Each character in "Wakanda Forever" has details in their makeup and hairstyle that give them a distinctive personality. From those in the Kingdom of Wakanda, where the hairstyles of each character and the details in their makeup reflect the cultural and rank aspects. The creation of the Mayan and underwater universe includes significant silicon prosthetic work with several layers of makeup to achieve a realistic look in shades of jade. Even though this is a sequel, many new characters involved designing different personalities through character aesthetics.
The styling around the figure of Elvis and being able to reflect his personal evolution through three decades, including his descent into depression and his weight gains. The finesse of the Hairstyling with the hairstyles of the eras they reflect, shine above even many performances. At times the characters feel caricatured, most notably Tom Hanks as his chubby manager, which included the actor's transformation.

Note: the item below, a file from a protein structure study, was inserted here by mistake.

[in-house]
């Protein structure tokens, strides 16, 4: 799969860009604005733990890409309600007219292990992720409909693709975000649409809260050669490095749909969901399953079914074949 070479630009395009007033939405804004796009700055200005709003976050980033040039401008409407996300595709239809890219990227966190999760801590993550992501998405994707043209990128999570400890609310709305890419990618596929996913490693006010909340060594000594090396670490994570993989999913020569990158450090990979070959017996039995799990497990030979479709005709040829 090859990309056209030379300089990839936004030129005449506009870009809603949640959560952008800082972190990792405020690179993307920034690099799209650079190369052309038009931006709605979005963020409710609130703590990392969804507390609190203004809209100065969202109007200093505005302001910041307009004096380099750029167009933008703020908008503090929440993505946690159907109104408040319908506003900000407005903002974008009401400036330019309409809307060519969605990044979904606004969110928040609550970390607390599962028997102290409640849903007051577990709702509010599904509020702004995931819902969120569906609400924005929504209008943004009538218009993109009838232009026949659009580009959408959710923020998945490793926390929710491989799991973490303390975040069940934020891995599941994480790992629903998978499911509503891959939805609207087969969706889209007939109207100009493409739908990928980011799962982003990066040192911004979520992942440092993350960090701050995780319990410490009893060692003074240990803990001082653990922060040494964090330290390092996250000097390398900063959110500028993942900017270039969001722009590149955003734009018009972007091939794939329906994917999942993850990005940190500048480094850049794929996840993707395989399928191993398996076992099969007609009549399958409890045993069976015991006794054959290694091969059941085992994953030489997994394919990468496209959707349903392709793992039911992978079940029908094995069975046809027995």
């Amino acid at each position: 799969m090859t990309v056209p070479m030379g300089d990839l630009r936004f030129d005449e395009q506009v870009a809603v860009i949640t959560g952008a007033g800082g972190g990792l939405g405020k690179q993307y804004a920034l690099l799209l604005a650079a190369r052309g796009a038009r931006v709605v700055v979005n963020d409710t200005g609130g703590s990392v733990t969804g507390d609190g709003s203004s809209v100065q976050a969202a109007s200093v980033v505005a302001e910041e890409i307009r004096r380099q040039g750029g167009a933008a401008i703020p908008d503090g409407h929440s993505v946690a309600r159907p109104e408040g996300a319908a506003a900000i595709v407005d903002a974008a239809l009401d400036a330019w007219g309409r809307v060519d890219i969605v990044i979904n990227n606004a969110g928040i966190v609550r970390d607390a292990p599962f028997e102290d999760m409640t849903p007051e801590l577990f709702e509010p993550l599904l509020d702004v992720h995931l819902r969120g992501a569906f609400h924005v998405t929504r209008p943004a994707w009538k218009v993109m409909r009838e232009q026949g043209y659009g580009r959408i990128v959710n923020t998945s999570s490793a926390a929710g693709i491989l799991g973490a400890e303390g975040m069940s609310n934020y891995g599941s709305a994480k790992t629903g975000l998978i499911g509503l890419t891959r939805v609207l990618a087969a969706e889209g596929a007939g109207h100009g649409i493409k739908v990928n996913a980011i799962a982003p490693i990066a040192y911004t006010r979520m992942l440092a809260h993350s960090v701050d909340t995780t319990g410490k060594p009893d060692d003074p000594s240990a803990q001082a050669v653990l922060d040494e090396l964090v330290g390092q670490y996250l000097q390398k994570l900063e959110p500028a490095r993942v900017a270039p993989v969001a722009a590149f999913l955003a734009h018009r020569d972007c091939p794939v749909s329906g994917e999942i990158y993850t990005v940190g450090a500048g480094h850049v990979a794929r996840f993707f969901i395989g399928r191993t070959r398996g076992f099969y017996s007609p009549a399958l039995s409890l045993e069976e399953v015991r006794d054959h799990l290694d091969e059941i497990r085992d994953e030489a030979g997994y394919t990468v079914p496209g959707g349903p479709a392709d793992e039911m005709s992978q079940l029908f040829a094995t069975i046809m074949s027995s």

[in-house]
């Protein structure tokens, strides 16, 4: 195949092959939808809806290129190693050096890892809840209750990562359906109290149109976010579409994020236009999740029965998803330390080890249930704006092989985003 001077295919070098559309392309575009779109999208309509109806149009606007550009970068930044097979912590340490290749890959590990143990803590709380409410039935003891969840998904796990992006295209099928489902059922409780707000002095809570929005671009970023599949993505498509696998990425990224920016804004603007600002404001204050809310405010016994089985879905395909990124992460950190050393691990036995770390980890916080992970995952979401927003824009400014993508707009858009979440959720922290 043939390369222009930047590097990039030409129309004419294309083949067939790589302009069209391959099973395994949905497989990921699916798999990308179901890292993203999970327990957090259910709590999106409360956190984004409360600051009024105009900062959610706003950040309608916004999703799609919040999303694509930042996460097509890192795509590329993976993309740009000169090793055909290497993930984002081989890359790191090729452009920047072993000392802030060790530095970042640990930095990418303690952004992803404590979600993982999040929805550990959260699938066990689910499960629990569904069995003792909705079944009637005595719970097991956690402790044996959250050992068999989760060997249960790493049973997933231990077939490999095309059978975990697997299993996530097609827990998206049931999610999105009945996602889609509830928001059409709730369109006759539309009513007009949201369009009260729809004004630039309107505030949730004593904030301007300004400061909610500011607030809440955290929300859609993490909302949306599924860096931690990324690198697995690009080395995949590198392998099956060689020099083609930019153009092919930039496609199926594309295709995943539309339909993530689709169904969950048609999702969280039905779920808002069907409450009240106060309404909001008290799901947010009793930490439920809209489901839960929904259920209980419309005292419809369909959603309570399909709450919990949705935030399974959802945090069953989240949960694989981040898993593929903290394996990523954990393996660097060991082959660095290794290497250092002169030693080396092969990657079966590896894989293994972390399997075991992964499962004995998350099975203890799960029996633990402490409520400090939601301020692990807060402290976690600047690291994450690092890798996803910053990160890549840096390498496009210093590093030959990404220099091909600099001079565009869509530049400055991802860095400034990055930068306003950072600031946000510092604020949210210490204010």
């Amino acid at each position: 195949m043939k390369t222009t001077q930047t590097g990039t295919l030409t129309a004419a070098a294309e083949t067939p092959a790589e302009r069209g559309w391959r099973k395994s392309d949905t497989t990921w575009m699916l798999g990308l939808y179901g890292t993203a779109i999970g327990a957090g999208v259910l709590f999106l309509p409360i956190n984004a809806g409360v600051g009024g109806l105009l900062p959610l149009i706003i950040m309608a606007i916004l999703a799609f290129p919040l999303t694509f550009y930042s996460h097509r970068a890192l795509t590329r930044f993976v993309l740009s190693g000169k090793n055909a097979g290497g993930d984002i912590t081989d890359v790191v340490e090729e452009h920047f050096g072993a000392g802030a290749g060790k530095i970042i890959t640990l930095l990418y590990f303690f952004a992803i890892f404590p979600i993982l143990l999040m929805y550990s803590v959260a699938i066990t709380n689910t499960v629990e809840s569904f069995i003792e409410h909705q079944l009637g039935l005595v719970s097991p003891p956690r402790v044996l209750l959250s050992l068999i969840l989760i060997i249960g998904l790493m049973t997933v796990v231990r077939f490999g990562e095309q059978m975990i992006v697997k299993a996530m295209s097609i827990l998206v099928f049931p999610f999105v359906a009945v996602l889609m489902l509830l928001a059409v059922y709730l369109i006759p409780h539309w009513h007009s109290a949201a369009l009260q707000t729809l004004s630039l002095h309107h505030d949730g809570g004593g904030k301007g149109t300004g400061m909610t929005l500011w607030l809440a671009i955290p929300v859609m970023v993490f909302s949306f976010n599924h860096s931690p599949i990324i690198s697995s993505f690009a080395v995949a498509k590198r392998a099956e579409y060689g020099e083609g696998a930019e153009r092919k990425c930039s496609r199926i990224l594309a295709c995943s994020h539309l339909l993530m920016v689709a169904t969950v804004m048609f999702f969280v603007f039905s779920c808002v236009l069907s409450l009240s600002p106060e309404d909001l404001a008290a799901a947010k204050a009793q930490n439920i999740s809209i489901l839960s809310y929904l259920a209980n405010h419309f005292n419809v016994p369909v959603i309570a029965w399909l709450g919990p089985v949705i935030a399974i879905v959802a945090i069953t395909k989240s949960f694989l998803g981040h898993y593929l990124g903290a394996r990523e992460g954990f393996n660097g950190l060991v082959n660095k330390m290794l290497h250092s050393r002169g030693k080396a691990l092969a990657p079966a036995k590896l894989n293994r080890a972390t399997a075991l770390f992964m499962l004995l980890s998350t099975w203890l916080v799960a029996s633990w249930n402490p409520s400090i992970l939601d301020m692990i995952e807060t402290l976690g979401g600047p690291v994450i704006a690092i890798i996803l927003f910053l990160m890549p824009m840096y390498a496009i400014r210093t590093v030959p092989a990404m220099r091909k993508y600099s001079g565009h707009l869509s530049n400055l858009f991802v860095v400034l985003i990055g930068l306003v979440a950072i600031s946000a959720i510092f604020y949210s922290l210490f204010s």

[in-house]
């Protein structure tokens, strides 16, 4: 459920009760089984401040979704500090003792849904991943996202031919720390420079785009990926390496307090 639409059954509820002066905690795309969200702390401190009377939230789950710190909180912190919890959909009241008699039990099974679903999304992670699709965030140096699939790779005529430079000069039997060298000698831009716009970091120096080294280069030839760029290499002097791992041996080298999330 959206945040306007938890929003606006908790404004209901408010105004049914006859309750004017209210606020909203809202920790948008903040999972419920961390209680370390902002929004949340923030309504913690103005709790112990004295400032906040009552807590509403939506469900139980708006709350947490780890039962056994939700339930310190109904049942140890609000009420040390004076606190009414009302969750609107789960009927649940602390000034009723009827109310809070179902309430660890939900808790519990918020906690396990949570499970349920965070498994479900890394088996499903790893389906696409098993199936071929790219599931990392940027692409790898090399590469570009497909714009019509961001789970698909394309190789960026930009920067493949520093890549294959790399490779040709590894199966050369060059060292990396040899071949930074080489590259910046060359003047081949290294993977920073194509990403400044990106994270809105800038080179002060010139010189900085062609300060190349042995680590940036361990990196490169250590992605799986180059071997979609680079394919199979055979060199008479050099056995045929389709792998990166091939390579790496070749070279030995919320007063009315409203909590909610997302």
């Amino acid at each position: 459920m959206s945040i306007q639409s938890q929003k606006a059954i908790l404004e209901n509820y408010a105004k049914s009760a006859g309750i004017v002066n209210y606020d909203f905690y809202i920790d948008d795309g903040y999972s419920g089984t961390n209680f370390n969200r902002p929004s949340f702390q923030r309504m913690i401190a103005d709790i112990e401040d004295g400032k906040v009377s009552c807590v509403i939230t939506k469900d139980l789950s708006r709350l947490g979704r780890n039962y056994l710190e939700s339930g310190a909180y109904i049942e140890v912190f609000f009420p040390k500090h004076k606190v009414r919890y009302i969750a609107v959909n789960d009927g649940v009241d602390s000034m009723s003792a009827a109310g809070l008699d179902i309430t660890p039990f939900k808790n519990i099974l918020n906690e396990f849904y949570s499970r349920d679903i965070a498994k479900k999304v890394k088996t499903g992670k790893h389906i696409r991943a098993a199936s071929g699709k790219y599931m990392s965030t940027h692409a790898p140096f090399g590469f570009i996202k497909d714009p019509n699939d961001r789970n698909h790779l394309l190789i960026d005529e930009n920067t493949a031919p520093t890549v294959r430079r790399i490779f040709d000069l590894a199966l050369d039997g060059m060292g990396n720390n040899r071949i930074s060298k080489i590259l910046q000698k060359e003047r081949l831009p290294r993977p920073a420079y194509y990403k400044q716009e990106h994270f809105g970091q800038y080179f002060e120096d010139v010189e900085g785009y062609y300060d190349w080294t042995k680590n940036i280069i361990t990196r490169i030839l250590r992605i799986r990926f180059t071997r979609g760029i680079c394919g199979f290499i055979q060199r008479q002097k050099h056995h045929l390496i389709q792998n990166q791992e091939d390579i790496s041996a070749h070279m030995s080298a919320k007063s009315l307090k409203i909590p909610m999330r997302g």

The practical makeup of Brendan Fraser's character in "The Whale" is impeccable. Beyond his character's facial prosthetics and the countless layers of makeup that were necessary, this character's body involved some impressive work. Every fold of skin was done with mathematical precision, allowing the movements to be captured accurately, an achievement that is no small feat, especially considering the amount of close-ups done on the character and the amount of screen time he has. The character design had in the makeup his best ally, giving the look repulsive but at the same time appealing.
The film that wins in this category will probably repeat in the Best Actor in a Leading Role category (Fraser or Butler).